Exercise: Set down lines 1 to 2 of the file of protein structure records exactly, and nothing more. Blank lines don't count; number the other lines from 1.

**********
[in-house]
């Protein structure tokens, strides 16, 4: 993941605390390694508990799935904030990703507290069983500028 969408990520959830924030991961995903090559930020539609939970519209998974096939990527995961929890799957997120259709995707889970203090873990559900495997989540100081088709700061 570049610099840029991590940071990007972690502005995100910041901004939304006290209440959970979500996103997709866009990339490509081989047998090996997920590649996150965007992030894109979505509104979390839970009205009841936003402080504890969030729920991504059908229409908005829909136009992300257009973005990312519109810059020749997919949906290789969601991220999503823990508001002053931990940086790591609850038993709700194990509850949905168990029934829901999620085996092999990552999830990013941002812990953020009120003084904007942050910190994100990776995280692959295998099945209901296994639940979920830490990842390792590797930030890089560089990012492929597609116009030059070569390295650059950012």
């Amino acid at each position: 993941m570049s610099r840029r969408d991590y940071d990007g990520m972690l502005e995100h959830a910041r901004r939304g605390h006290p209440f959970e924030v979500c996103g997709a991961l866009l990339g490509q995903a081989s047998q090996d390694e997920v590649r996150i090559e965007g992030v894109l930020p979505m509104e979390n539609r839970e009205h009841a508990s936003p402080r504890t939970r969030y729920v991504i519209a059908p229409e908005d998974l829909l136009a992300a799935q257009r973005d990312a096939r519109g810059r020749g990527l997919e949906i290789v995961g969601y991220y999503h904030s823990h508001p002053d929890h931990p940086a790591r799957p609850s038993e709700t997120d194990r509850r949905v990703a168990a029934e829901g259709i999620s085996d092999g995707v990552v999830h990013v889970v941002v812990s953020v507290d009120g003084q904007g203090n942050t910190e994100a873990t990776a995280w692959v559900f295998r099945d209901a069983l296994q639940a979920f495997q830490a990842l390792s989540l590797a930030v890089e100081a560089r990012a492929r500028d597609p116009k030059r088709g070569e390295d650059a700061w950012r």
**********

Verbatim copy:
[in-house]
């Protein structure tokens, strides 16, 4: 993941605390390694508990799935904030990703507290069983500028 969408990520959830924030991961995903090559930020539609939970519209998974096939990527995961929890799957997120259709995707889970203090873990559900495997989540100081088709700061 570049610099840029991590940071990007972690502005995100910041901004939304006290209440959970979500996103997709866009990339490509081989047998090996997920590649996150965007992030894109979505509104979390839970009205009841936003402080504890969030729920991504059908229409908005829909136009992300257009973005990312519109810059020749997919949906290789969601991220999503823990508001002053931990940086790591609850038993709700194990509850949905168990029934829901999620085996092999990552999830990013941002812990953020009120003084904007942050910190994100990776995280692959295998099945209901296994639940979920830490990842390792590797930030890089560089990012492929597609116009030059070569390295650059950012």